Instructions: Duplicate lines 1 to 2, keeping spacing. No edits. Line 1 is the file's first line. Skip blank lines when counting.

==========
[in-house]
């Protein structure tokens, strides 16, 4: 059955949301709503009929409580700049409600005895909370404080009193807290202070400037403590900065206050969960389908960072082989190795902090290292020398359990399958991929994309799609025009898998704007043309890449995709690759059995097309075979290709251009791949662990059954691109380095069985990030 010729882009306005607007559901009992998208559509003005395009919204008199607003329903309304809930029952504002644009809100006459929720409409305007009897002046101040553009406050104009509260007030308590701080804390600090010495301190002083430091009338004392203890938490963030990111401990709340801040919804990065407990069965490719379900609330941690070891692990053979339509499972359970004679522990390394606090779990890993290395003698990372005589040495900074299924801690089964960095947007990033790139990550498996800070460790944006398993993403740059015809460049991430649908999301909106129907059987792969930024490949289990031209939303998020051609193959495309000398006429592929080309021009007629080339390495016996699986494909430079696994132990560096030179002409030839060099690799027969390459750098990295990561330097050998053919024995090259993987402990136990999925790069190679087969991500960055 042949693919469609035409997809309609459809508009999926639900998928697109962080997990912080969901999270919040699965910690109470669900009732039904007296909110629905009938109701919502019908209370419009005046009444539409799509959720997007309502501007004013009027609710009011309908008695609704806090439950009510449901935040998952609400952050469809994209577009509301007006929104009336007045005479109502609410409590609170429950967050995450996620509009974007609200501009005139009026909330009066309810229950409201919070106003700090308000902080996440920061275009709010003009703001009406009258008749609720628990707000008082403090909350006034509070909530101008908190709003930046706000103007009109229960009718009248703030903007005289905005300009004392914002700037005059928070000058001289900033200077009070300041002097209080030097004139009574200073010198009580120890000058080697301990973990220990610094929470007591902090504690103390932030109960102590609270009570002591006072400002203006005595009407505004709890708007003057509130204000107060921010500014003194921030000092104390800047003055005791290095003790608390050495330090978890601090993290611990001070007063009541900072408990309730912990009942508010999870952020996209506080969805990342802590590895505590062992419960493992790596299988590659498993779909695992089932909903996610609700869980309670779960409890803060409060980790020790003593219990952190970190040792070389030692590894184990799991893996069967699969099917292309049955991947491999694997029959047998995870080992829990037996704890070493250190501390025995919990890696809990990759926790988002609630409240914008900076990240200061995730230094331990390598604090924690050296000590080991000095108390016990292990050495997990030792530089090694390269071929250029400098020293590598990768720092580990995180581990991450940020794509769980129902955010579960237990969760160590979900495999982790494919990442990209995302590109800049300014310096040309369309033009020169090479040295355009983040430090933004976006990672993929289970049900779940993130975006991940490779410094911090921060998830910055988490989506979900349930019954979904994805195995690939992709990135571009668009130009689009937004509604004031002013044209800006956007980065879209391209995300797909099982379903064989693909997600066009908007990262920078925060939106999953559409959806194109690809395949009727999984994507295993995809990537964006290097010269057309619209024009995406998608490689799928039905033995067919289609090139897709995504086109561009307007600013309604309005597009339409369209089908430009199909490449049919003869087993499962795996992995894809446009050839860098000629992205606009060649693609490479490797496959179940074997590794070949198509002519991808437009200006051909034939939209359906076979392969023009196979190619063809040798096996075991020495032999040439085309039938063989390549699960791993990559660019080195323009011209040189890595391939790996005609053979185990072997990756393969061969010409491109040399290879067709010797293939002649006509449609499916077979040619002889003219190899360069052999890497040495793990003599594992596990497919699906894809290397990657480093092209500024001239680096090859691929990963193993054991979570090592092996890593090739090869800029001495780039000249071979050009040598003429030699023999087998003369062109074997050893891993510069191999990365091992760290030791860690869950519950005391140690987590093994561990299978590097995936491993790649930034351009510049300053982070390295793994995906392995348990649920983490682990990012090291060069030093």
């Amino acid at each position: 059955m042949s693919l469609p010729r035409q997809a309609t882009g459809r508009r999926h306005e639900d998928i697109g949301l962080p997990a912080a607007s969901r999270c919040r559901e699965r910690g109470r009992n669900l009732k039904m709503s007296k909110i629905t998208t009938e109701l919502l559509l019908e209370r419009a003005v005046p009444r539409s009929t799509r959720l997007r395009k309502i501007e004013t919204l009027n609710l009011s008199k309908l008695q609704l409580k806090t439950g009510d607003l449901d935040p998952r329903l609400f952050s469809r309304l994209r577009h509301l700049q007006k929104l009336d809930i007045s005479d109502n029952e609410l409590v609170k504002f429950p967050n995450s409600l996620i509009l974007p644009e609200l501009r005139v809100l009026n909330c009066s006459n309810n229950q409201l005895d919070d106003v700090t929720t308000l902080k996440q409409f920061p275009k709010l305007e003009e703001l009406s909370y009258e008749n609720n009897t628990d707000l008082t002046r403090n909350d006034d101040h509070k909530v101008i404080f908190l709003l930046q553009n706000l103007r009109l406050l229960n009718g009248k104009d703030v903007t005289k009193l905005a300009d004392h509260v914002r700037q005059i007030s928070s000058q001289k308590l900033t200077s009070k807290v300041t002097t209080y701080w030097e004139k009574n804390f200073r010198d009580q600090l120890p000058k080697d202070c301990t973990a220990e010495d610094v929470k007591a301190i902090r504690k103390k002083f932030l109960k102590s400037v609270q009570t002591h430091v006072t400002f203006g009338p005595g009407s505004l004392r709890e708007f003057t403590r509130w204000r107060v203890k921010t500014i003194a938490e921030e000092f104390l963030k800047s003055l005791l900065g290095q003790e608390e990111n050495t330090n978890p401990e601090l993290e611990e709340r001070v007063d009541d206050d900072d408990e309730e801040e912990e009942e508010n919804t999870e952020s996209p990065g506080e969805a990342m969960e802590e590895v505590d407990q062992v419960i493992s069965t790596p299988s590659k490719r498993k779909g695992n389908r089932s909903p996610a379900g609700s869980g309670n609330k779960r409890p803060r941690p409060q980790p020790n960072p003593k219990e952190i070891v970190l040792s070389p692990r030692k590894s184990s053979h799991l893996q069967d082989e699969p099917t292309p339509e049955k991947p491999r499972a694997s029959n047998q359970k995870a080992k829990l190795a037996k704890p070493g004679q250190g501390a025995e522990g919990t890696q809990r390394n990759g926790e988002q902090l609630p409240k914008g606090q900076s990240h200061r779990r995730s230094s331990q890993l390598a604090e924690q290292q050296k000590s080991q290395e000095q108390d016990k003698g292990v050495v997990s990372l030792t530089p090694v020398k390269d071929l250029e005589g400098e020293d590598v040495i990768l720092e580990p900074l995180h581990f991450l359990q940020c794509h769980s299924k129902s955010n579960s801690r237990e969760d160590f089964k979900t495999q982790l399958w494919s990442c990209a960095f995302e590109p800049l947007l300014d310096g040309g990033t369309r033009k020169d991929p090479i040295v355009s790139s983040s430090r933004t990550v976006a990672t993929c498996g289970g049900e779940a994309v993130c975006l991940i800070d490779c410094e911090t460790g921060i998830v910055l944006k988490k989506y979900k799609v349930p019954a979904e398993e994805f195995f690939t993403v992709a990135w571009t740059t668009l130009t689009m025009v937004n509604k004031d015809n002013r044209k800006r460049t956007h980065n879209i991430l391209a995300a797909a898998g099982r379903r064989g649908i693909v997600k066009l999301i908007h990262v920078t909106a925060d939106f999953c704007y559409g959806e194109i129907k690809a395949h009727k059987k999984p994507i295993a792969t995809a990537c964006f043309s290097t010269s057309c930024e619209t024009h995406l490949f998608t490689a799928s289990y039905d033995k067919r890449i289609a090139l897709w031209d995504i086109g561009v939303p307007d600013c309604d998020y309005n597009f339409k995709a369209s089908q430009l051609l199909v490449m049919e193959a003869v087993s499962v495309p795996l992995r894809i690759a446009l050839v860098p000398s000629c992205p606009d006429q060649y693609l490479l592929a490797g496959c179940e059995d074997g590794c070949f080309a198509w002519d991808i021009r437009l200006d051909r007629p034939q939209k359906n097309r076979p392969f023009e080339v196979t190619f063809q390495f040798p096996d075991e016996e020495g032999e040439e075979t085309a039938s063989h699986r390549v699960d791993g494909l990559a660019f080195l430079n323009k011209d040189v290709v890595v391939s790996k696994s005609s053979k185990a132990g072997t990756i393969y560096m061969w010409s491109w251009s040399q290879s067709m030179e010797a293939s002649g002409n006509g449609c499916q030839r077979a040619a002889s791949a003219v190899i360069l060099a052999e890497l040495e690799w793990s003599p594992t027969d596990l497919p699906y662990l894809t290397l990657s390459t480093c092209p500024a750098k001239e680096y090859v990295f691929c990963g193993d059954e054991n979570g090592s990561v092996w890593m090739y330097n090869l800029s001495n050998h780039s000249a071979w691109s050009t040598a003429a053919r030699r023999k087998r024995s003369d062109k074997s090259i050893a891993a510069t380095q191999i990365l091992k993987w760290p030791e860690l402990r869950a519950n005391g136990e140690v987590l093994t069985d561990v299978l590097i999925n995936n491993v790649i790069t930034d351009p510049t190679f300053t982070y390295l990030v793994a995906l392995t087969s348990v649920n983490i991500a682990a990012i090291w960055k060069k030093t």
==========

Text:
[in-house]
């Protein structure tokens, strides 16, 4: 059955949301709503009929409580700049409600005895909370404080009193807290202070400037403590900065206050969960389908960072082989190795902090290292020398359990399958991929994309799609025009898998704007043309890449995709690759059995097309075979290709251009791949662990059954691109380095069985990030 010729882009306005607007559901009992998208559509003005395009919204008199607003329903309304809930029952504002644009809100006459929720409409305007009897002046101040553009406050104009509260007030308590701080804390600090010495301190002083430091009338004392203890938490963030990111401990709340801040919804990065407990069965490719379900609330941690070891692990053979339509499972359970004679522990390394606090779990890993290395003698990372005589040495900074299924801690089964960095947007990033790139990550498996800070460790944006398993993403740059015809460049991430649908999301909106129907059987792969930024490949289990031209939303998020051609193959495309000398006429592929080309021009007629080339390495016996699986494909430079696994132990560096030179002409030839060099690799027969390459750098990295990561330097050998053919024995090259993987402990136990999925790069190679087969991500960055 042949693919469609035409997809309609459809508009999926639900998928697109962080997990912080969901999270919040699965910690109470669900009732039904007296909110629905009938109701919502019908209370419009005046009444539409799509959720997007309502501007004013009027609710009011309908008695609704806090439950009510449901935040998952609400952050469809994209577009509301007006929104009336007045005479109502609410409590609170429950967050995450996620509009974007609200501009005139009026909330009066309810229950409201919070106003700090308000902080996440920061275009709010003009703001009406009258008749609720628990707000008082403090909350006034509070909530101008908190709003930046706000103007009109229960009718009248703030903007005289905005300009004392914002700037005059928070000058001289900033200077009070300041002097209080030097004139009574200073010198009580120890000058080697301990973990220990610094929470007591902090504690103390932030109960102590609270009570002591006072400002203006005595009407505004709890708007003057509130204000107060921010500014003194921030000092104390800047003055005791290095003790608390050495330090978890601090993290611990001070007063009541900072408990309730912990009942508010999870952020996209506080969805990342802590590895505590062992419960493992790596299988590659498993779909695992089932909903996610609700869980309670779960409890803060409060980790020790003593219990952190970190040792070389030692590894184990799991893996069967699969099917292309049955991947491999694997029959047998995870080992829990037996704890070493250190501390025995919990890696809990990759926790988002609630409240914008900076990240200061995730230094331990390598604090924690050296000590080991000095108390016990292990050495997990030792530089090694390269071929250029400098020293590598990768720092580990995180581990991450940020794509769980129902955010579960237990969760160590979900495999982790494919990442990209995302590109800049300014310096040309369309033009020169090479040295355009983040430090933004976006990672993929289970049900779940993130975006991940490779410094911090921060998830910055988490989506979900349930019954979904994805195995690939992709990135571009668009130009689009937004509604004031002013044209800006956007980065879209391209995300797909099982379903064989693909997600066009908007990262920078925060939106999953559409959806194109690809395949009727999984994507295993995809990537964006290097010269057309619209024009995406998608490689799928039905033995067919289609090139897709995504086109561009307007600013309604309005597009339409369209089908430009199909490449049919003869087993499962795996992995894809446009050839860098000629992205606009060649693609490479490797496959179940074997590794070949198509002519991808437009200006051909034939939209359906076979392969023009196979190619063809040798096996075991020495032999040439085309039938063989390549699960791993990559660019080195323009011209040189890595391939790996005609053979185990072997990756393969061969010409491109040399290879067709010797293939002649006509449609499916077979040619002889003219190899360069052999890497040495793990003599594992596990497919699906894809290397990657480093092209500024001239680096090859691929990963193993054991979570090592092996890593090739090869800029001495780039000249071979050009040598003429030699023999087998003369062109074997050893891993510069191999990365091992760290030791860690869950519950005391140690987590093994561990299978590097995936491993790649930034351009510049300053982070390295793994995906392995348990649920983490682990990012090291060069030093």